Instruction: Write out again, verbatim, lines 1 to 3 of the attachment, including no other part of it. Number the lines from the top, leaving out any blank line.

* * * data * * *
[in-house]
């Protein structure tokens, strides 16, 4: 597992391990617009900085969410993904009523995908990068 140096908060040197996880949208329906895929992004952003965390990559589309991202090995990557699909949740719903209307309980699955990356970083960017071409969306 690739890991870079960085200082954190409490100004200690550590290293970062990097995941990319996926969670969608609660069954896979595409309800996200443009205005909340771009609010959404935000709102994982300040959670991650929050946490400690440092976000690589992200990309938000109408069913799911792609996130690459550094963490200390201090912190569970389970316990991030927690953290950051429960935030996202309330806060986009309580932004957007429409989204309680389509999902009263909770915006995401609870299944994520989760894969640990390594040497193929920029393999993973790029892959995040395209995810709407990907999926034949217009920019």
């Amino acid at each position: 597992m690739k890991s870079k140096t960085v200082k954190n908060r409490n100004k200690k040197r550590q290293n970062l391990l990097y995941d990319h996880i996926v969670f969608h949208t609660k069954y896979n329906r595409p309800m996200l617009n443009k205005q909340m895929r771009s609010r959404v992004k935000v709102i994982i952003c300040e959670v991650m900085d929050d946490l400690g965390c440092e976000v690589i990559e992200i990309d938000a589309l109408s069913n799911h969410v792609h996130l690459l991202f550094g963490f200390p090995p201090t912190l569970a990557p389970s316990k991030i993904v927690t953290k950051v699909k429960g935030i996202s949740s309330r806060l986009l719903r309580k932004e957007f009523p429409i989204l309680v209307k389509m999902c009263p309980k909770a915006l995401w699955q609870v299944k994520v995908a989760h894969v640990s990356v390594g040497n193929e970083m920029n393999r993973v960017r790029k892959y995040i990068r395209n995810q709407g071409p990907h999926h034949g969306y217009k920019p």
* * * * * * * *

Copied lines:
[in-house]
């Protein structure tokens, strides 16, 4: 597992391990617009900085969410993904009523995908990068 140096908060040197996880949208329906895929992004952003965390990559589309991202090995990557699909949740719903209307309980699955990356970083960017071409969306 690739890991870079960085200082954190409490100004200690550590290293970062990097995941990319996926969670969608609660069954896979595409309800996200443009205005909340771009609010959404935000709102994982300040959670991650929050946490400690440092976000690589992200990309938000109408069913799911792609996130690459550094963490200390201090912190569970389970316990991030927690953290950051429960935030996202309330806060986009309580932004957007429409989204309680389509999902009263909770915006995401609870299944994520989760894969640990390594040497193929920029393999993973790029892959995040395209995810709407990907999926034949217009920019």
């Amino acid at each position: 597992m690739k890991s870079k140096t960085v200082k954190n908060r409490n100004k200690k040197r550590q290293n970062l391990l990097y995941d990319h996880i996926v969670f969608h949208t609660k069954y896979n329906r595409p309800m996200l617009n443009k205005q909340m895929r771009s609010r959404v992004k935000v709102i994982i952003c300040e959670v991650m900085d929050d946490l400690g965390c440092e976000v690589i990559e992200i990309d938000a589309l109408s069913n799911h969410v792609h996130l690459l991202f550094g963490f200390p090995p201090t912190l569970a990557p389970s316990k991030i993904v927690t953290k950051v699909k429960g935030i996202s949740s309330r806060l986009l719903r309580k932004e957007f009523p429409i989204l309680v209307k389509m999902c009263p309980k909770a915006l995401w699955q609870v299944k994520v995908a989760h894969v640990s990356v390594g040497n193929e970083m920029n393999r993973v960017r790029k892959y995040i990068r395209n995810q709407g071409p990907h999926h034949g969306y217009k920019p």